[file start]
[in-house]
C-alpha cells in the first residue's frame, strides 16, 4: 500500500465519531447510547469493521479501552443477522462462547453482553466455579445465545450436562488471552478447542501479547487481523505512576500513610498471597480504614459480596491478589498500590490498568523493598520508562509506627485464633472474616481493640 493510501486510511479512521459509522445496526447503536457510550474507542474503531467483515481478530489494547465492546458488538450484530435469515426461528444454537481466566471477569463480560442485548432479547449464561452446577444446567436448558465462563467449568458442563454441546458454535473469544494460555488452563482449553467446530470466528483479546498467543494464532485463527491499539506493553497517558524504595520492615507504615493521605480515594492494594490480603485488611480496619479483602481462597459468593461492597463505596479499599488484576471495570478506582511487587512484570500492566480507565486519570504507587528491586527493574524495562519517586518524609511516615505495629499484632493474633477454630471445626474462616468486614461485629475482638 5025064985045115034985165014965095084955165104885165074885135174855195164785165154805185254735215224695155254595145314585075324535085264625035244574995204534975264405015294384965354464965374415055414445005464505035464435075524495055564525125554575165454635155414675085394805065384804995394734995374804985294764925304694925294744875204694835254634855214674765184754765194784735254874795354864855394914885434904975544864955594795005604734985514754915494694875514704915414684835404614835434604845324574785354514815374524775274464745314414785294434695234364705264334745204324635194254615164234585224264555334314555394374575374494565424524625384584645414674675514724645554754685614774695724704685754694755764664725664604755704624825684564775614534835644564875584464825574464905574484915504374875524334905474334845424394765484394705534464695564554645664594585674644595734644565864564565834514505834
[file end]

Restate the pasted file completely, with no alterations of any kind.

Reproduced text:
[in-house]
C-alpha cells in the first residue's frame, strides 16, 4: 500500500465519531447510547469493521479501552443477522462462547453482553466455579445465545450436562488471552478447542501479547487481523505512576500513610498471597480504614459480596491478589498500590490498568523493598520508562509506627485464633472474616481493640 493510501486510511479512521459509522445496526447503536457510550474507542474503531467483515481478530489494547465492546458488538450484530435469515426461528444454537481466566471477569463480560442485548432479547449464561452446577444446567436448558465462563467449568458442563454441546458454535473469544494460555488452563482449553467446530470466528483479546498467543494464532485463527491499539506493553497517558524504595520492615507504615493521605480515594492494594490480603485488611480496619479483602481462597459468593461492597463505596479499599488484576471495570478506582511487587512484570500492566480507565486519570504507587528491586527493574524495562519517586518524609511516615505495629499484632493474633477454630471445626474462616468486614461485629475482638 5025064985045115034985165014965095084955165104885165074885135174855195164785165154805185254735215224695155254595145314585075324535085264625035244574995204534975264405015294384965354464965374415055414445005464505035464435075524495055564525125554575165454635155414675085394805065384804995394734995374804985294764925304694925294744875204694835254634855214674765184754765194784735254874795354864855394914885434904975544864955594795005604734985514754915494694875514704915414684835404614835434604845324574785354514815374524775274464745314414785294434695234364705264334745204324635194254615164234585224264555334314555394374575374494565424524625384584645414674675514724645554754685614774695724704685754694755764664725664604755704624825684564775614534835644564875584464825574464905574484915504374875524334905474334845424394765484394705534464695564554645664594585674644595734644565864564565834514505834